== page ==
|Democrats and reformists from all camps in this country may have been united in expecting a fully democratic constitution for Turkey, but each and every one has his/her own focal point and red line about it.|
|While legitimate concerns are constantly being raised on the issue of whether Turkey will be ruled by a fully empowered president (with or without a prime minister), it does not rank among my top questions. A majority of Prime Minister Recep Tayyip Erdoğan’s critics, mostly from the political opposition, may pump the idea that it is “to be or not to be” for him, but I am not at all sure.Given that the new draft enhances the presidential powers a little more and his successor for the role of prime minister and chairman of the Justice and Development Party (AKP) will promise not to let him down — like Mesut Yılmaz and Tansu Çiller promised Turgut Özal and Süleyman Demirel in the bad old days — Erdoğan may have calculated discreetly that he may very well rule the country with more authority than he has had so far. The stakes in the current Constitution are already quite open enough for extensive use and abuse of power.
I am therefore not surprised to hear Bekir Bozdağ, the deputy prime minister, say that “we will not let our proposal for a presidential system block a new constitution.”
The new presidential model is Erdoğan’s bargaining chip for all the four parties to reach a consensus. His sudden visit to Cemil Çiçek, parliament speaker and chairman of the Constitutional Reconciliation Commission, gives some hints on how he sees the tight timetable. He reportedly told Çiçek that the “pace must be forced,” and extending the deadline for the commission until the end of April should be “fine” as long as all the four parties present their rough drafts by the end of the current deadline, namely the end of March.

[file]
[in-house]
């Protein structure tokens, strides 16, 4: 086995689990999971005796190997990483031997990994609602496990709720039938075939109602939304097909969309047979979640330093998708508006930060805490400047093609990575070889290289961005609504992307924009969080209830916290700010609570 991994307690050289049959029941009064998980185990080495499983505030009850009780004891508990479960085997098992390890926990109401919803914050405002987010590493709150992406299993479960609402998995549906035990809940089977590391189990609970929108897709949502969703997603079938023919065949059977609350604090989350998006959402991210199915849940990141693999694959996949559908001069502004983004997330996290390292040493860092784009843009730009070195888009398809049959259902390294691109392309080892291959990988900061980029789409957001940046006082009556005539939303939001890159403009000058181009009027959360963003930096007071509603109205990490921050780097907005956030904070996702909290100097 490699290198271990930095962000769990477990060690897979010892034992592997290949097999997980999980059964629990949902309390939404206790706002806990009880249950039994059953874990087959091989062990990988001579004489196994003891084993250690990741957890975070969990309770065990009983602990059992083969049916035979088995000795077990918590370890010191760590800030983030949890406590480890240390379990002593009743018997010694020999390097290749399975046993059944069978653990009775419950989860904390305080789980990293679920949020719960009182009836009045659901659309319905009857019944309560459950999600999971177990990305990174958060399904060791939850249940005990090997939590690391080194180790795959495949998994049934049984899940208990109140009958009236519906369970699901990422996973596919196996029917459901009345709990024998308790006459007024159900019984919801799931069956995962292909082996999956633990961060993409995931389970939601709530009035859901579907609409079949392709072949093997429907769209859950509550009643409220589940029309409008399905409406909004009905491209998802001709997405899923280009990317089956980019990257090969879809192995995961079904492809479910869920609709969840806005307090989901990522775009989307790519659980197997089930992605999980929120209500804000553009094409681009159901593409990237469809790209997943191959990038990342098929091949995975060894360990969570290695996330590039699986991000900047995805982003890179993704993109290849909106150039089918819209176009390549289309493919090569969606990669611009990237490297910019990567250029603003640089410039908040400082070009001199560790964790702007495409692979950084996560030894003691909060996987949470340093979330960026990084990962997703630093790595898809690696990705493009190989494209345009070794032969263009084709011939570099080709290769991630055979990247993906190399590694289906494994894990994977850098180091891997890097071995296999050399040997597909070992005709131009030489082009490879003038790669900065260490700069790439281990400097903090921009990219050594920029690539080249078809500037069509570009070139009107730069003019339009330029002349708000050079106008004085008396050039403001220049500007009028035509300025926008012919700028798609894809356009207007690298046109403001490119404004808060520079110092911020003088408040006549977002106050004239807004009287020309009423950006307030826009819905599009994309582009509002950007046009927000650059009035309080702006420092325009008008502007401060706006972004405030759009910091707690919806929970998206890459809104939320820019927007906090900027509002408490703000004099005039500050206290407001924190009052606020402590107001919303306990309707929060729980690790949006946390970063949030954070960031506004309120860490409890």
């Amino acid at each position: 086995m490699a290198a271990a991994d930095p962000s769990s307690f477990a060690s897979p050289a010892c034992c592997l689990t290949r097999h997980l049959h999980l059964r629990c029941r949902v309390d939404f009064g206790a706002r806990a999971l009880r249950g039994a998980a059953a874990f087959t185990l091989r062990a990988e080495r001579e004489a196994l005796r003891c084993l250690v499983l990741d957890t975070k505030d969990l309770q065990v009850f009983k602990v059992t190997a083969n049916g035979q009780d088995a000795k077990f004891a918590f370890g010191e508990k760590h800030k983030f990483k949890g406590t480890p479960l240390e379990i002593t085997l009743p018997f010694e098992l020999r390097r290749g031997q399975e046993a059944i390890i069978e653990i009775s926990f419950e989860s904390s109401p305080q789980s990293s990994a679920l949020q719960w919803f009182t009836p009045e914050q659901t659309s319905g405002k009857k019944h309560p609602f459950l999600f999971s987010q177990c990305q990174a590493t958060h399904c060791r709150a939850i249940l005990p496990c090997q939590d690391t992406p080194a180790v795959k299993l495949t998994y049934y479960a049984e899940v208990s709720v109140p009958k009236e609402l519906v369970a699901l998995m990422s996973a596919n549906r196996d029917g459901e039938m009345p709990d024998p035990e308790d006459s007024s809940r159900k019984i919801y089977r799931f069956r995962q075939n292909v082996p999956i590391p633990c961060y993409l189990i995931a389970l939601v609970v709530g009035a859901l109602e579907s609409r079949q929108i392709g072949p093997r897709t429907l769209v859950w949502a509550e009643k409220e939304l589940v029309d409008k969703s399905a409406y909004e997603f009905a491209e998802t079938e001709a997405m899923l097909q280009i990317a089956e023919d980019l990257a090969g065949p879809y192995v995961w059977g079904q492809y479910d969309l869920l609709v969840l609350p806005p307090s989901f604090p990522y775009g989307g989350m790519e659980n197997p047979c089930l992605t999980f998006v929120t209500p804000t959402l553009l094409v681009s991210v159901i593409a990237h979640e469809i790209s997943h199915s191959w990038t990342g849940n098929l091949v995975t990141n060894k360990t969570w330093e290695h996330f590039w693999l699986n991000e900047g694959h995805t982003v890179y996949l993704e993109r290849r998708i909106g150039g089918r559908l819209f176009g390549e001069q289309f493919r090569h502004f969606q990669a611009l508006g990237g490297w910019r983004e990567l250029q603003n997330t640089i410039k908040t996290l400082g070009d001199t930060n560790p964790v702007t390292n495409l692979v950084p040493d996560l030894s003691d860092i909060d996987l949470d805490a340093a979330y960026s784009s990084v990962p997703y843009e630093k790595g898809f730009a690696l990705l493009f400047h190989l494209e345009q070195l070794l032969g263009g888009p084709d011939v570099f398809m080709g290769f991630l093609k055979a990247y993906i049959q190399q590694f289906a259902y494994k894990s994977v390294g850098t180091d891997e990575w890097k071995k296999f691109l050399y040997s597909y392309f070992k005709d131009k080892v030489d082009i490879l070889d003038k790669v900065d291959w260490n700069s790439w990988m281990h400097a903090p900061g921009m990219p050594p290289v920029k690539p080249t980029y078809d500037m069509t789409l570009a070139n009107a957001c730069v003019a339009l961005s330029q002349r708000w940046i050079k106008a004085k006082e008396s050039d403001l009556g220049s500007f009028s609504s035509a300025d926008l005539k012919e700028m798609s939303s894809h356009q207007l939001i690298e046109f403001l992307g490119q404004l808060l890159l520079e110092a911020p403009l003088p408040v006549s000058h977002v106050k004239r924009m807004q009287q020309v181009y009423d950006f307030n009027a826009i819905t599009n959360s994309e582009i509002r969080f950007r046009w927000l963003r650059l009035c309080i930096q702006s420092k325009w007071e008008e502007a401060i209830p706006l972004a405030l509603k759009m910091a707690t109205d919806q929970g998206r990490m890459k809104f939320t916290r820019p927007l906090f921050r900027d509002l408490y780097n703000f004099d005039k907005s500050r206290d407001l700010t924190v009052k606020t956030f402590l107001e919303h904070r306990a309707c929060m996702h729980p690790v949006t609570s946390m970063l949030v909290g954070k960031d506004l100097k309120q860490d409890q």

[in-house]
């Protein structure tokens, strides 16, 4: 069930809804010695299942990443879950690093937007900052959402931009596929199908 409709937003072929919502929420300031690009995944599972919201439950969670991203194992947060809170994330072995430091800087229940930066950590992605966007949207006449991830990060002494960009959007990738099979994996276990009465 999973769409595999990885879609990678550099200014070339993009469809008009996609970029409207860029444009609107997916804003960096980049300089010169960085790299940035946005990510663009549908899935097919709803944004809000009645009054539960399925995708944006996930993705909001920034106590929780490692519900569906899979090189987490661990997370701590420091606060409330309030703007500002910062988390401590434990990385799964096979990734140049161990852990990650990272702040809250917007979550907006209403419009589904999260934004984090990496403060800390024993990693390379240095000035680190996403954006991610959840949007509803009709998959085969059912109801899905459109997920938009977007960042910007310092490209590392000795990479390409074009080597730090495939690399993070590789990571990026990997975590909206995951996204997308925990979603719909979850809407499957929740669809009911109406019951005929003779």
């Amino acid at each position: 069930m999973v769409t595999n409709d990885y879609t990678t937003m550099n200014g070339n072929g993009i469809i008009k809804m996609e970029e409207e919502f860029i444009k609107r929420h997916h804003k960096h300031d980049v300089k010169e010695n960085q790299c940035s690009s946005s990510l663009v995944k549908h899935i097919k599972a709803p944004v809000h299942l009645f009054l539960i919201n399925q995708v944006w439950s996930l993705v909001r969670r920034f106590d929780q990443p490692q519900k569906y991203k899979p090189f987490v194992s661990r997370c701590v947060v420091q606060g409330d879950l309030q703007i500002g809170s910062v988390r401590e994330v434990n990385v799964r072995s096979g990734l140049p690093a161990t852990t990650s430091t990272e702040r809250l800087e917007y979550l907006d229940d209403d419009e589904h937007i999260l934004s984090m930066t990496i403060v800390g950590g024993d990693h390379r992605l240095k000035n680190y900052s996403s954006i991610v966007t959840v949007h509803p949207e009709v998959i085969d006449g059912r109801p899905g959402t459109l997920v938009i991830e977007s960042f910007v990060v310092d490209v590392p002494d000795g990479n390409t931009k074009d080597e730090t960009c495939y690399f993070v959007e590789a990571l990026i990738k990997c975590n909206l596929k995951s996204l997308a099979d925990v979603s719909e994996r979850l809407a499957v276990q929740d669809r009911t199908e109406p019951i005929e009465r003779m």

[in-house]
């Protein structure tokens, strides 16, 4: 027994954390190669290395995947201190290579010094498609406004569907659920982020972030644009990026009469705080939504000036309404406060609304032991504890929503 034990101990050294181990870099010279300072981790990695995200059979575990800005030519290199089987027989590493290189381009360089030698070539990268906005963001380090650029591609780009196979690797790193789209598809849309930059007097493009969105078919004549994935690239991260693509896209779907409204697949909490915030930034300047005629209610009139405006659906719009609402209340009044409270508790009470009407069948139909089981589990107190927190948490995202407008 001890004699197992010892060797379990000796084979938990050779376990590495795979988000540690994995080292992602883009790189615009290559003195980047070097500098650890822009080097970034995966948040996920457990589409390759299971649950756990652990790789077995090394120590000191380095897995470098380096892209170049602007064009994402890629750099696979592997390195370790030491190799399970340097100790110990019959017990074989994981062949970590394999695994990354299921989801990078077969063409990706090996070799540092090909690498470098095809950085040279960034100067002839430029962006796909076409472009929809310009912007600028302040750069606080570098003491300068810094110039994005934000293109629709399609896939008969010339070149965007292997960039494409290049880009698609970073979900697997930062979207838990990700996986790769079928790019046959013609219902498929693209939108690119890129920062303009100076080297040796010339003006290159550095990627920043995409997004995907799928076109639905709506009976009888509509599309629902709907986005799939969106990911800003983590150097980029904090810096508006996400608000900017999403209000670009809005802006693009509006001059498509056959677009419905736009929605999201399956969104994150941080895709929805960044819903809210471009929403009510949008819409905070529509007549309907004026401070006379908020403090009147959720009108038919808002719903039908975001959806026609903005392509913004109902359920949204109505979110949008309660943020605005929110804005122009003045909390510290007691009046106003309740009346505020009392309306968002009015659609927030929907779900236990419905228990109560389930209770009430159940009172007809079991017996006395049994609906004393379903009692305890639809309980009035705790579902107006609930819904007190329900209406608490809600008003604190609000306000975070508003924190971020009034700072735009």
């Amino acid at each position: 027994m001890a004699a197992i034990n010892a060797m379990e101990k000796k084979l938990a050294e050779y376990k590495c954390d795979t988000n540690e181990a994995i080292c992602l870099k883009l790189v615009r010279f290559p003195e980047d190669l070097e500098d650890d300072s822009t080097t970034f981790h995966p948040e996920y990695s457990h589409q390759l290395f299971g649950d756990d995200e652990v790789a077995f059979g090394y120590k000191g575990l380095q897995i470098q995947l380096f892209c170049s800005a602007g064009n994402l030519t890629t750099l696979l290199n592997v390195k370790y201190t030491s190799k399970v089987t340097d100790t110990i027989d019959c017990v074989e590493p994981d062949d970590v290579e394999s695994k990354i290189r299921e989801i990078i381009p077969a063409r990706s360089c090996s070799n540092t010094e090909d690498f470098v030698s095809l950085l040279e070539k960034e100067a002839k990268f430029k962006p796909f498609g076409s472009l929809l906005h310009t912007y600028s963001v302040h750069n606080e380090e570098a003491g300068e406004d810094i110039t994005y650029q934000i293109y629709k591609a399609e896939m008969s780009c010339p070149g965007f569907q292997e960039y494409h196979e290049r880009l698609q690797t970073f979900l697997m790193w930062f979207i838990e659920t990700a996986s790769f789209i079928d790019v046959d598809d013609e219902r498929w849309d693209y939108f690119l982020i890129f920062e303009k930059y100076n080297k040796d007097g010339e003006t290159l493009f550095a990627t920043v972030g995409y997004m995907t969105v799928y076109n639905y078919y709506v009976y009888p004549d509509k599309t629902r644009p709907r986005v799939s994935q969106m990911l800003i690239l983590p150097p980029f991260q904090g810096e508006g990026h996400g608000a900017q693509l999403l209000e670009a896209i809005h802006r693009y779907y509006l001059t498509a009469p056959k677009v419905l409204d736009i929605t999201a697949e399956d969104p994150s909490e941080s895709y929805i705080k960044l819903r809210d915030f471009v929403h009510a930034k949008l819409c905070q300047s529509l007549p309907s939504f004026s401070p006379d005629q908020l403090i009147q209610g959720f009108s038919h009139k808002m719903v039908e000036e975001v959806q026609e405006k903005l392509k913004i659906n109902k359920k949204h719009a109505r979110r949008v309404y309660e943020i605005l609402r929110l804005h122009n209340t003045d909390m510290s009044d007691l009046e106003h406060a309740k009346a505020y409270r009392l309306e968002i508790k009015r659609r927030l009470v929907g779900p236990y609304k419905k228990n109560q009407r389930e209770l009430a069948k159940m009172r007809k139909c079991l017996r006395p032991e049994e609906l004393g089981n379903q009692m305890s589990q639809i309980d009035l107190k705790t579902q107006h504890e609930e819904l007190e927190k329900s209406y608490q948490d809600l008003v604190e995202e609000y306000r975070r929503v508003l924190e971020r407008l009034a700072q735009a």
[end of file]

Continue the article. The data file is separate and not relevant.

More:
Erdoğan wants to see the contents of the oppositions’ drafts. He may also use the drafts as elements of his propaganda to the crowds, to “complain” about their unwillingness and failure. Meanwhile, he hopes that any progress on the Kurdistan Workers’ Party (PKK) negotiation process will keep the Peace and Democracy Party (BDP) close to the AKP for passing a vote to take a draft to a referendum.
It means that Erdoğan will press on the gas pedal from May till the end of June before Parliament adjourns. It all signals a referendum in autumn. If so, the three parties in opposition will have to shake themselves to life in the coming weeks.
According to a poll conducted in 25 provinces by Varyans, the stakes seem ideal for a vote. Approximately 78.3 percent want a new constitution and 75.7 percent want a referendum. Those who do not desire to see references to any ideology and any ethnicity are around 75 percent. Most importantly, those who want the state to maintain an equal distance to religion, sect, language, class, gender, etc. are above 83 percent.
The last finding overlaps with my deepest concern, my red line, in a draft in a positive sense. Mine has to do with how the AKP will deal with the status of the Religious Affairs Directorate, which at the moment is the most powerful — and seemingly untouchable — instrument of republican tutelage, as defined by the pro-state establishment.
It is no wonder that the commission the other day ended up in full dissent on that chapter. The Republican People’s Party (CHP) demanded that the directorate be reformed to include all “religions and sects,” the Nationalist Movement Party (MHP) wanted to keep it exactly as it is and the BDP asked for its abolishment altogether, arguing that the “state and religion should not interfere with each another.”
The AKP joined the MHP, saying that the Lausanne Treaty prevents other religions from being represented in the directorate and that Alevis are not a sect at all.
The stalemate is deeply alarming. The sheer existence of an exclusively Sunni directorate is enough to see that Turkey (with imams salaried by the state and state-issued Friday sermons, etc.) has never been secular. The precondition for a new, secular Turkey lies in either a radical reform of the directorate or its annulment. This will be the real criteria in judging if the constitutional order is democratic or not.
I can already declare that a draft constitution which will keep the Religious Affairs Directorate in its current, tutelary and discriminatory form will never get my yes vote.